- It is an immune reaction that can occur during other infectious and non-infectious diseases as well.
How does CSS impact a COVID-19 patient?
- In the case of any flu infection, a cytokine storm is associated with a surge of activated immune cells into the lungs, which, instead of fighting off the antigen, leads to lung inflammation and fluid build-up, and respiratory distress.
- Increased pro-inflammatory cytokine responses against human coronaviruses such as SARS-CoV-1 (which caused SARS), SARS-CoV-2 (which is responsible for the current COVID-19 pandemic), and MERS can result in acute lung injury and acute respiratory distress syndrome (ARDS) and lead to multiple organ failure.
India seeks $6 billion loans from AIIB & ADB
India is seeking loans worth $6 billion from multilateral institutions including the Asian Infrastructure Investment Bank and Asian Development Bank to combat COVID-19.
Asian Infrastructure Investment Bank (AIIB):
- Asian Infrastructure Investment Bank (AIIB), is a multilateral development bank with a mission to improve social and economic outcomes in Asia and beyond.
- The bank was proposed by China in 2013 and the initiative was launched at a ceremony in Beijing in October 2014.
- It became operational in January 2016.
- Its purpose is to provide finance to sustainable infrastructure development and regional connectivity projects in Asia-Pacific region.
- It has 100 approved members from around the world.
- Major economies that are not members include Japan, Mexico, Nigeria, and the United States.
- The authorised capital of bank is of US $100 billion, equivalent to 2⁄3 of the capital of the Asian Development Bank and about half that of the World Bank.
- China is largest shareholder of AIIB with 26.06% voting shares.
- India with 7.5% vote share is second largest shareholder followed by Russia, Germany and South Korea.
- AIIB members collectively account for 78 percent of the world’s population and 63 percent of global GDP.
- It received the highest credit ratings from the three biggest rating agencies in the world and is seen as a potential rival to World Bank and IMF.
- The bank’s governance structure is composed of the Board of Governors as the top-level and highest decision-making body.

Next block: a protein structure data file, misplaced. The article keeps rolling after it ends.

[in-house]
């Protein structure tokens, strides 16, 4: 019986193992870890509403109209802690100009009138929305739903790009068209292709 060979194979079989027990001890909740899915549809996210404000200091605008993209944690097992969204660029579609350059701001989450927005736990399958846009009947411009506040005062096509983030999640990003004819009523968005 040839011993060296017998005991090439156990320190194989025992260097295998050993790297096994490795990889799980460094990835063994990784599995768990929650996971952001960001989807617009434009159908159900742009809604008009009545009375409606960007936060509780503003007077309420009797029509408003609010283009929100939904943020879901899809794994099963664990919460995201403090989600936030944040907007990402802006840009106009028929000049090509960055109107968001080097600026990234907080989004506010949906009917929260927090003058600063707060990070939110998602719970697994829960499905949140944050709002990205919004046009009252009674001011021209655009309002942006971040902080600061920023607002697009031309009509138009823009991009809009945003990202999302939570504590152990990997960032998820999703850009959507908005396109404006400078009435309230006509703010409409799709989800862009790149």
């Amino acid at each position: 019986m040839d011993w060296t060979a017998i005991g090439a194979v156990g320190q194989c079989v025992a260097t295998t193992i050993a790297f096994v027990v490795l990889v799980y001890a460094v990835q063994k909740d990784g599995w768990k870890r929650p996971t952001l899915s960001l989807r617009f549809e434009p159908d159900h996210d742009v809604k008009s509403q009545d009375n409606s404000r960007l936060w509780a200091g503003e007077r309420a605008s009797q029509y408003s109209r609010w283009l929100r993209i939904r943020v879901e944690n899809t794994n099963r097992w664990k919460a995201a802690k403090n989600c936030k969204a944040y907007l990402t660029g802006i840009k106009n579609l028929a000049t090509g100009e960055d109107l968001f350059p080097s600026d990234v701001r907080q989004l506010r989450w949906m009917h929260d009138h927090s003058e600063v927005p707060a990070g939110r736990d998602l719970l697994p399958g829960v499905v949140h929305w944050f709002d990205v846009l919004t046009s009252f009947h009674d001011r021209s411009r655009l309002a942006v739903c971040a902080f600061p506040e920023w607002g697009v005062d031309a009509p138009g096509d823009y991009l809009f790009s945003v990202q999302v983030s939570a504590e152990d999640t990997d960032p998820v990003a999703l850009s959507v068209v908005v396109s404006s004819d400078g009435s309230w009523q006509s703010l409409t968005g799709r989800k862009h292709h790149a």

- It is composed of 1 governor for each member state of the bank and in principle meets once a year.
- Nine of those members are from within the Asia-Pacific region and three representing members outside the region.
- Headquarters: Beijing.
Asian Development Bank:
- The Asian Development Bank (ADB) is a regional development bank established in 1966.
- It is headquartered in Philippines.
- The bank admits the members of the United Nations Economic and Social Commission for Asia and the Pacific (UNESCAP, formerly the Economic Commission for Asia and the Far East or ECAFE) and non-regional developed countries.
- ADB was modelled closely on the World Bank, and has a similar weighted voting system where votes are distributed in proportion with member’s capital subscriptions.
- ADB is an official United Nations Observer.
- ADB offers both Hard Loans and Soft loans.
- The ADB offers “hard” loans from ordinary capital resources (OCR) on commercial terms, and the Asian Development Fund (ADF) affiliated with the ADB extends “soft” loans from special fund resources with concessional conditions.
- Currently, it has 67 members– of which 48 are from within Asia and the Pacific and 19 outside.
- ADB raises funds through bond issues on the world’s capital markets.
- ADB also rely on its members’ contributions, retained earnings from its lending operations, and the repayment of loans.
- Japan holds the largest proportions of shares at 15.67%.
- The United States holds 15.56%, China holds 6.47%, India holds 6.36%, and Australia holds 5.81%.